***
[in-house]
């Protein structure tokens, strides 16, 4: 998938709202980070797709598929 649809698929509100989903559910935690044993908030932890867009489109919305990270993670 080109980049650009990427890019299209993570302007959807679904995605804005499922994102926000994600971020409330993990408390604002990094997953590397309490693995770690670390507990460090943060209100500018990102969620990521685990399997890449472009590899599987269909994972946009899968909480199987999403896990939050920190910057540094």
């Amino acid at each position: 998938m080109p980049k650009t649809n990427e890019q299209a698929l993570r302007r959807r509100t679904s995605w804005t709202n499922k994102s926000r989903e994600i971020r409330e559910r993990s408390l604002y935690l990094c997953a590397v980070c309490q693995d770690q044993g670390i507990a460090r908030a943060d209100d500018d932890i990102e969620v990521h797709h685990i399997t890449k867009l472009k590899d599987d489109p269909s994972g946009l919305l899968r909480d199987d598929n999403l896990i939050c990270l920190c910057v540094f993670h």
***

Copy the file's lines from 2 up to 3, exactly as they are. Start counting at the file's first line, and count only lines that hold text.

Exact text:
């Protein structure tokens, strides 16, 4: 998938709202980070797709598929 649809698929509100989903559910935690044993908030932890867009489109919305990270993670 080109980049650009990427890019299209993570302007959807679904995605804005499922994102926000994600971020409330993990408390604002990094997953590397309490693995770690670390507990460090943060209100500018990102969620990521685990399997890449472009590899599987269909994972946009899968909480199987999403896990939050920190910057540094």
């Amino acid at each position: 998938m080109p980049k650009t649809n990427e890019q299209a698929l993570r302007r959807r509100t679904s995605w804005t709202n499922k994102s926000r989903e994600i971020r409330e559910r993990s408390l604002y935690l990094c997953a590397v980070c309490q693995d770690q044993g670390i507990a460090r908030a943060d209100d500018d932890i990102e969620v990521h797709h685990i399997t890449k867009l472009k590899d599987d489109p269909s994972g946009l919305l899968r909480d199987d598929n999403l896990i939050c990270l920190c910057v540094f993670h």